Top positive review
Great for the First Half, but Then...
Reviewed in the United States on October 1, 2015
Author Alice Hoffman once again succeeds (but only partially) with her lyrical prose, giving us a vivid description of the island of St. Thomas, her pen painting it in water-colored impressionist shapes and hues. Settings are life-like, yet surreal. The reading experience is of stepping into a painting, much like Alice through the looking glass.
While plot typically is driven with events, they become minor points. What clearly drives this story is its protagonist, Rachel. Rachel, as a child, vexed her own mother so, that she damned her with the ages-old curse, of someday being tormented by a child like herself. She was a dutiful daughter--to a point--but clearly, lived her life as she saw fit, defying the tenets of her society.
Hoffman's storytelling excelled for about the first half of the book. Life on the island, its native inhabitants (slaves and freed men), and the European immigrants were fascinating. Descriptions of people, dwellings, foods, tropical plants, politics, clothing, etiquette, customs, medicinal herbs, and travel all brought the reader into this story of historical fiction. We saw life through Rachel's eyes. Then, without warning, the perspective changed. This was no longer Rachel's story. Hoffman brushed her aside to bring us (one assumes) the real reason she wrote her book; namely to introduce to us Jacobo Camille Pissaro, the father of Impressionism--one of her sons. It left me feeling adrift, as if I were abandoned as the solitary inhabitant of an island, watching the ship on which I was traveling, sailing off without me.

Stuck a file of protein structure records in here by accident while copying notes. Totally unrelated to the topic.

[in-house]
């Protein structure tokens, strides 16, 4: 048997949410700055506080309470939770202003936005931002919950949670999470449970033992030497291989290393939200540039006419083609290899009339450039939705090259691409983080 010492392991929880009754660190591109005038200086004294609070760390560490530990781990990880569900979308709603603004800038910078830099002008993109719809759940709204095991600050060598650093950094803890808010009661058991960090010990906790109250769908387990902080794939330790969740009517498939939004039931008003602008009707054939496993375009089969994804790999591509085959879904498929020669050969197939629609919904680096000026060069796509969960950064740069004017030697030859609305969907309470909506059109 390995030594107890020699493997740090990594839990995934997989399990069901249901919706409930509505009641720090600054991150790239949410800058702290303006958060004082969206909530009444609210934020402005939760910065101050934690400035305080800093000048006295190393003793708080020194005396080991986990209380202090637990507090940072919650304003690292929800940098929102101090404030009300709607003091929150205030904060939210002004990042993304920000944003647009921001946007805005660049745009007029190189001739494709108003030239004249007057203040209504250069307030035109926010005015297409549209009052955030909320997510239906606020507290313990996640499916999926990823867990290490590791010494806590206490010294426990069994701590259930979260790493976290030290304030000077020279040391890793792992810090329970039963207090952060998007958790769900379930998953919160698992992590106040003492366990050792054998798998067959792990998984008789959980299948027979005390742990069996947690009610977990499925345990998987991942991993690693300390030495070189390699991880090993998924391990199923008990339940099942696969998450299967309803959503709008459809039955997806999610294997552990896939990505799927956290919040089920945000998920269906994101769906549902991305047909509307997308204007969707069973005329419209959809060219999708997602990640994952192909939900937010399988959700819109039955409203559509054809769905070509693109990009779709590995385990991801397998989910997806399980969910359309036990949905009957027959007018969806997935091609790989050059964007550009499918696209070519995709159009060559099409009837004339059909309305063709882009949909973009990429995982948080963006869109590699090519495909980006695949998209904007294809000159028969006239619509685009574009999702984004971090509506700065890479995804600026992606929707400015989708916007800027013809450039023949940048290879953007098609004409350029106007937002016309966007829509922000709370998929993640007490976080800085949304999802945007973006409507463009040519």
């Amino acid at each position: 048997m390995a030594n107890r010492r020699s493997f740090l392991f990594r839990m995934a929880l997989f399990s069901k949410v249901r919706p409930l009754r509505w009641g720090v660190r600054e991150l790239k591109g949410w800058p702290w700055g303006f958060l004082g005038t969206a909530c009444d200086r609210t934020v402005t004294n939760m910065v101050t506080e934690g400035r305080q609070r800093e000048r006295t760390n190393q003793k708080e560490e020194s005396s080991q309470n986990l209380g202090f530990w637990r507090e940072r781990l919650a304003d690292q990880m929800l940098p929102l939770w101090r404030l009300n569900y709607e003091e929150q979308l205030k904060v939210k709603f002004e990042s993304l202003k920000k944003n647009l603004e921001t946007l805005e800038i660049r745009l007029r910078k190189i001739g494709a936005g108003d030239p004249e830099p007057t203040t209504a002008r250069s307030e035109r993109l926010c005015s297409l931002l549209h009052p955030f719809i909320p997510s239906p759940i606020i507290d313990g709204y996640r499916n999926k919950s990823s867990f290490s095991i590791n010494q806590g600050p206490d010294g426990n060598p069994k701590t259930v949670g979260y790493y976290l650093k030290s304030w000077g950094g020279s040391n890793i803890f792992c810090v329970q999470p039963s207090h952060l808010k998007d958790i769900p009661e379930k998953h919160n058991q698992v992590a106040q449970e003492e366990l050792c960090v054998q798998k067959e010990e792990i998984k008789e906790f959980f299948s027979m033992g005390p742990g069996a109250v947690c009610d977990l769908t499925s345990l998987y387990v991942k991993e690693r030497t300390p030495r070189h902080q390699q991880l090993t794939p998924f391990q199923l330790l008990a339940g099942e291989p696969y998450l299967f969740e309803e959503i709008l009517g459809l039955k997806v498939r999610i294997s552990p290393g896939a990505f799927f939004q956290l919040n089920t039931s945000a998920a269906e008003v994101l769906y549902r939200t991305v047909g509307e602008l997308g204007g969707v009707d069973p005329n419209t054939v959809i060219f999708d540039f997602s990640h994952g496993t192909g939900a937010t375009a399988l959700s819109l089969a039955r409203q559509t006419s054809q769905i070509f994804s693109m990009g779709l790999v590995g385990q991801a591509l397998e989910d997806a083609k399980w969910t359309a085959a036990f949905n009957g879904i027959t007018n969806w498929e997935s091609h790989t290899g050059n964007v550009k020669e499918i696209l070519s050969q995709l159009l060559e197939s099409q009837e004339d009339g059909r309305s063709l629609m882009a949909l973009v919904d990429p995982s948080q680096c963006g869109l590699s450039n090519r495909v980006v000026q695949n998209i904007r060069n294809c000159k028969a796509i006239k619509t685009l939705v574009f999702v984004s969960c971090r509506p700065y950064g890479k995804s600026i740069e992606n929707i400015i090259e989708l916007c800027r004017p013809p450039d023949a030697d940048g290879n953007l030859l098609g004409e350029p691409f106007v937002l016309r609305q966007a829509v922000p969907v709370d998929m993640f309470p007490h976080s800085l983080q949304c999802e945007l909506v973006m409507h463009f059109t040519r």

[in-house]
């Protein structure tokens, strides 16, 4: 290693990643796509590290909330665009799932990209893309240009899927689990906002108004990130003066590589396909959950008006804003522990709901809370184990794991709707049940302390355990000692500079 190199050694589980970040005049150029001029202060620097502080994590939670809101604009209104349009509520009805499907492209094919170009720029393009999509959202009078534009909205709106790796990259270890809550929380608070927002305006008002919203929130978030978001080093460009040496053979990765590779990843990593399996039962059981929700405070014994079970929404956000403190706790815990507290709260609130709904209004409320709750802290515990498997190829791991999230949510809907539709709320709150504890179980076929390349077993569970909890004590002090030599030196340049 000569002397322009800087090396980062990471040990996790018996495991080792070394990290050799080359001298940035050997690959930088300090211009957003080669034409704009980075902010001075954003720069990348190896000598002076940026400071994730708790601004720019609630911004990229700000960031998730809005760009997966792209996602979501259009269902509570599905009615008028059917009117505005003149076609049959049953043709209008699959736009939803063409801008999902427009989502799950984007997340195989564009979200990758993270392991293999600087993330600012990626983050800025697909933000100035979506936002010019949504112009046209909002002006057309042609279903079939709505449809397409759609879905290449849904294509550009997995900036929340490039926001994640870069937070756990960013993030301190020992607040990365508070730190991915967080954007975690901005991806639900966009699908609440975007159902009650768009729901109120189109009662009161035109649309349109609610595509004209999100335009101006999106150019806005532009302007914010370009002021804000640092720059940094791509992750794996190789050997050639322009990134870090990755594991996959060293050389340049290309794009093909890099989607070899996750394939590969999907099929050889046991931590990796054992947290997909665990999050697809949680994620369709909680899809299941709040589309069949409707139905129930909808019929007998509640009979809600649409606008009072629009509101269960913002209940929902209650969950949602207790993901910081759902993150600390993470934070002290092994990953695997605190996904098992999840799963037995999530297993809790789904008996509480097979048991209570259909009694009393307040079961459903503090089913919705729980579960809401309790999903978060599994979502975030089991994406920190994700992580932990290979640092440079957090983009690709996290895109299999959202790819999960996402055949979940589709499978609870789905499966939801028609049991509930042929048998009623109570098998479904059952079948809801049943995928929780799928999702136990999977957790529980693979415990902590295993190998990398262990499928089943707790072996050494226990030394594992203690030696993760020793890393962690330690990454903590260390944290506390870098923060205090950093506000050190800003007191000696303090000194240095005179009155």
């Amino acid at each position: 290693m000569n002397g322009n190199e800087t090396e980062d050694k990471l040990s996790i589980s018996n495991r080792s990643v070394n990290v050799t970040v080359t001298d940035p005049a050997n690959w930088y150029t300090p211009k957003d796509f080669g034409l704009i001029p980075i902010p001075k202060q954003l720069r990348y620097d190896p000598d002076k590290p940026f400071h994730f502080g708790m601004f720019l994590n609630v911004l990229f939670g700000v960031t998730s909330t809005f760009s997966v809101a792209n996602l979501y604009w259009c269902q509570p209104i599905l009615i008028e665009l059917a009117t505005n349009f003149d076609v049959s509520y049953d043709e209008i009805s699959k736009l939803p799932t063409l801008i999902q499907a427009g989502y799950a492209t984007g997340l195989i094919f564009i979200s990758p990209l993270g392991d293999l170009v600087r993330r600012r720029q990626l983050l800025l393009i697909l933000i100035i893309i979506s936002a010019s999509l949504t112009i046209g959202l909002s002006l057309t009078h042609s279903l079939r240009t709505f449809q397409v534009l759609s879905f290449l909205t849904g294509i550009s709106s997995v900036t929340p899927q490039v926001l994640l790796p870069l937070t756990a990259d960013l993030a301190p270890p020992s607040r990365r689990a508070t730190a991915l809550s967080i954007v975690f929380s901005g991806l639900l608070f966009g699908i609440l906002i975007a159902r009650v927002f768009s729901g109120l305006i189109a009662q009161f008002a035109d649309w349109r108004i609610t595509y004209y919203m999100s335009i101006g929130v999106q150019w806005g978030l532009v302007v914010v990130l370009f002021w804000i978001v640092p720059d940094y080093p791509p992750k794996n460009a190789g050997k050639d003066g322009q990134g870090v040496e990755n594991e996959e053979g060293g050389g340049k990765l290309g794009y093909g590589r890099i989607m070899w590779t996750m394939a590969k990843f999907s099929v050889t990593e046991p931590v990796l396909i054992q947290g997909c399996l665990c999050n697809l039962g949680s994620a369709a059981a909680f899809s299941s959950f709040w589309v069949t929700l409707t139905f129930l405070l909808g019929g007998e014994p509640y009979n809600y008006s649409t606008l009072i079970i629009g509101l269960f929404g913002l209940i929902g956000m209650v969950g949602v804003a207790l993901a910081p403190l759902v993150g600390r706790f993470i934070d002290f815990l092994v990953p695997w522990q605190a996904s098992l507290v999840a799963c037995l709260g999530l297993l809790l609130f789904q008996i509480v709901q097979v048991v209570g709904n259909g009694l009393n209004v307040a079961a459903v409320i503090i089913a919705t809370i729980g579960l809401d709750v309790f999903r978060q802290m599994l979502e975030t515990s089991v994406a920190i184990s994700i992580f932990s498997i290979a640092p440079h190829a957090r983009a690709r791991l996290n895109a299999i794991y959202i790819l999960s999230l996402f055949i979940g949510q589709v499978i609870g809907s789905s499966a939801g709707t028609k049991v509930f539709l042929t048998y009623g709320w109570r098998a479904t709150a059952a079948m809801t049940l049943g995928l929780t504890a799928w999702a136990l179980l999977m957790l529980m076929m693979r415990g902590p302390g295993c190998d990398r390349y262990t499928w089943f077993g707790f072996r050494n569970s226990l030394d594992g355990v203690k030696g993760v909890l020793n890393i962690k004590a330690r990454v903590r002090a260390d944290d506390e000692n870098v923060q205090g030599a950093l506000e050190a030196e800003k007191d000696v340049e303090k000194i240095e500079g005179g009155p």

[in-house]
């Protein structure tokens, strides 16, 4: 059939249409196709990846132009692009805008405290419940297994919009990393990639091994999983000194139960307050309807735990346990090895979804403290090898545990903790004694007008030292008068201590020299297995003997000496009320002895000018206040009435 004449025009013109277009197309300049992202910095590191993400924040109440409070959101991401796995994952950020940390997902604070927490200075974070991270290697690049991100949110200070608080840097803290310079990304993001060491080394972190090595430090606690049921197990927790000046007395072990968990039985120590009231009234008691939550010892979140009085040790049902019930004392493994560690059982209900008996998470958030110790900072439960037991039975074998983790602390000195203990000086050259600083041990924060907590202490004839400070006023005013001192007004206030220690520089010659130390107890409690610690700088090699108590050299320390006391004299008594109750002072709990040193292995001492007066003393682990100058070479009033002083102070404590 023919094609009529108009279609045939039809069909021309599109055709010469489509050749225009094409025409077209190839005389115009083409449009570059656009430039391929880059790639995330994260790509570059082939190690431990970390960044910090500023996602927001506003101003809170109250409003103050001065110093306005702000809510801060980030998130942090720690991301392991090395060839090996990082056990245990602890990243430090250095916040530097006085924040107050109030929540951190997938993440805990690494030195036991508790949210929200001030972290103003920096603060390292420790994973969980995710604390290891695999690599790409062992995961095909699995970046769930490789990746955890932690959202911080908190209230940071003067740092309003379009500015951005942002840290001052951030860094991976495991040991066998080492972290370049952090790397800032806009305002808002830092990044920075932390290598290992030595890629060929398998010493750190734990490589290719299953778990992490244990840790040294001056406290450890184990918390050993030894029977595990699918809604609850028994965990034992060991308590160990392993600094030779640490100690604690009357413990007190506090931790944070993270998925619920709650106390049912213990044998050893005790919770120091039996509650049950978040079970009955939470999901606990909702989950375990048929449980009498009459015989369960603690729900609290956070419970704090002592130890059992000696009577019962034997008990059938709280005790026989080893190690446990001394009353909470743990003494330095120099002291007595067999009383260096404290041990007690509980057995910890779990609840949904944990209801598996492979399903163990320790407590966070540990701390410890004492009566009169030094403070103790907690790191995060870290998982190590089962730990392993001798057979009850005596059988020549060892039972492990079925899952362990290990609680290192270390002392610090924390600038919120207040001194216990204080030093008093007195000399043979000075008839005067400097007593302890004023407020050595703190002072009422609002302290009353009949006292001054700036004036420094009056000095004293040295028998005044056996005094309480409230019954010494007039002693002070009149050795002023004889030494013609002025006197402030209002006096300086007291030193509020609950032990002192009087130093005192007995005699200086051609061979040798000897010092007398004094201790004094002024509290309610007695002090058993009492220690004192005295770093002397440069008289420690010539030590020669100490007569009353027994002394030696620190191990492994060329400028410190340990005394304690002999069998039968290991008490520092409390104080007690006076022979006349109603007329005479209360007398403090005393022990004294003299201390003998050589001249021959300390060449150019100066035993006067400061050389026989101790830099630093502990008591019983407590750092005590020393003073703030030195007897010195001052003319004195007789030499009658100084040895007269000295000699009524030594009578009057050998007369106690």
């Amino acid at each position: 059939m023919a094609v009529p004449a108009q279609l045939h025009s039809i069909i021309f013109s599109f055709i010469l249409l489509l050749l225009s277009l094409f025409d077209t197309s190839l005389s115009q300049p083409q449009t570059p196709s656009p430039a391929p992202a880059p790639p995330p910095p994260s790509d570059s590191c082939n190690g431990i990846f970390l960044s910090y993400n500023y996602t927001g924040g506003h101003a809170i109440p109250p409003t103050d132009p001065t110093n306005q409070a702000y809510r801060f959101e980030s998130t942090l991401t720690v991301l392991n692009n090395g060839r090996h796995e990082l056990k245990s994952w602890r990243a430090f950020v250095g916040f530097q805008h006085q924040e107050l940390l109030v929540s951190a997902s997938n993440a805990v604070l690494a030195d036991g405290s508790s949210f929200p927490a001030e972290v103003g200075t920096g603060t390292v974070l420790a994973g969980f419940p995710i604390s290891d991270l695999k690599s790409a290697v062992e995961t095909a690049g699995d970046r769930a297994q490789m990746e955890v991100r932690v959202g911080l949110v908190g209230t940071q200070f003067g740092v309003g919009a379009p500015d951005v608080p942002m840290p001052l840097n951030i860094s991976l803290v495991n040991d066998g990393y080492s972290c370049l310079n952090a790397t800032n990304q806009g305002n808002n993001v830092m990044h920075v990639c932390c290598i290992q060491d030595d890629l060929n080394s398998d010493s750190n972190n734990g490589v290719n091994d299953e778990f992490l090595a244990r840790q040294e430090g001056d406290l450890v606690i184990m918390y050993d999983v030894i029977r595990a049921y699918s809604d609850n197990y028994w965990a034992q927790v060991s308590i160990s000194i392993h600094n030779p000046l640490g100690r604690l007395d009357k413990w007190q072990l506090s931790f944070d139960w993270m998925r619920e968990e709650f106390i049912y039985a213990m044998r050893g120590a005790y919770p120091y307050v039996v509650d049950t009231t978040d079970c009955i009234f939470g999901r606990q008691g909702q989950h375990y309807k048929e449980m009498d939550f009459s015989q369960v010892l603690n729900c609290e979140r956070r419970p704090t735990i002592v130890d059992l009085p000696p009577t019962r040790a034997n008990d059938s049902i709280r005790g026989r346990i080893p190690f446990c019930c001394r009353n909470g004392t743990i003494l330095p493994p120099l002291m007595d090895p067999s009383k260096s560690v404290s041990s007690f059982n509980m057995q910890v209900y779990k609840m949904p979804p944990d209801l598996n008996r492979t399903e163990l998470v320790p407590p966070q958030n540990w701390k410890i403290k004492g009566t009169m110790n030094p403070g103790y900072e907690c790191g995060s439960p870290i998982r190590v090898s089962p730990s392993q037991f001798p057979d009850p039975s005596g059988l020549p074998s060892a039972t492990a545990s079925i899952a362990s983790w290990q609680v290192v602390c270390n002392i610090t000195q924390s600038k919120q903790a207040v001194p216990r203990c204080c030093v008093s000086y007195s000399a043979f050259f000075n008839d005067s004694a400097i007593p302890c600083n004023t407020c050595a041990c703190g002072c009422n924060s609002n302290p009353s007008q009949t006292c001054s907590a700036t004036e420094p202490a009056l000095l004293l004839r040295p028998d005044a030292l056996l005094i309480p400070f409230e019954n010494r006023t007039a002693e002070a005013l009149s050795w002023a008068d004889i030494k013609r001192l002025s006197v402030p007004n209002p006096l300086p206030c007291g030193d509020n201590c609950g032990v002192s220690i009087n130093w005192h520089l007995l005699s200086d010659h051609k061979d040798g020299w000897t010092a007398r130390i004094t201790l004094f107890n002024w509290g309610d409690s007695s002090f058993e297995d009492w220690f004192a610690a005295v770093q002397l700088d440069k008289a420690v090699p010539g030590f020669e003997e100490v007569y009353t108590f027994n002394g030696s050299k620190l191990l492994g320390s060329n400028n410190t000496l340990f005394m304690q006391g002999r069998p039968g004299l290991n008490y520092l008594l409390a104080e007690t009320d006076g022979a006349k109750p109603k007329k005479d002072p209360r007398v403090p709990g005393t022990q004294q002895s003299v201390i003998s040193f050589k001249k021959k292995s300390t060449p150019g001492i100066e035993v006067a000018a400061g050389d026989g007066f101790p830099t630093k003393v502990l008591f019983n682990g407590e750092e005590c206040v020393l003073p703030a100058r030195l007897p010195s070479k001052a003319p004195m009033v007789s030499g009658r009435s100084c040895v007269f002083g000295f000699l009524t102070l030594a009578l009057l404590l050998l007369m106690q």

Until this moment, this was a five-star book. Then, Rachel's other children were neatly stored away, like so much memorabilia in trunks never opened. As Camille's presence grew, they retreated to ghostly insignificance. Hoffman lost me here. If her intention was to create the background story of Camille's mother, it would have been better done in the form of flashbacks, leaving him as the protagonist. It's not that her writing style and abilities changed, it's that the focus did, and I didn't like it. That dropped my rating to three stars.
If you have enjoyed reading Hoffman's other stories (such as The Dovekeepers), you will like her thorough research, style and adroit storytelling in The Marriage of Opposites. Just be aware of the story's sudden metamorphosis into a completely different tale. Hence, a rating of four stars.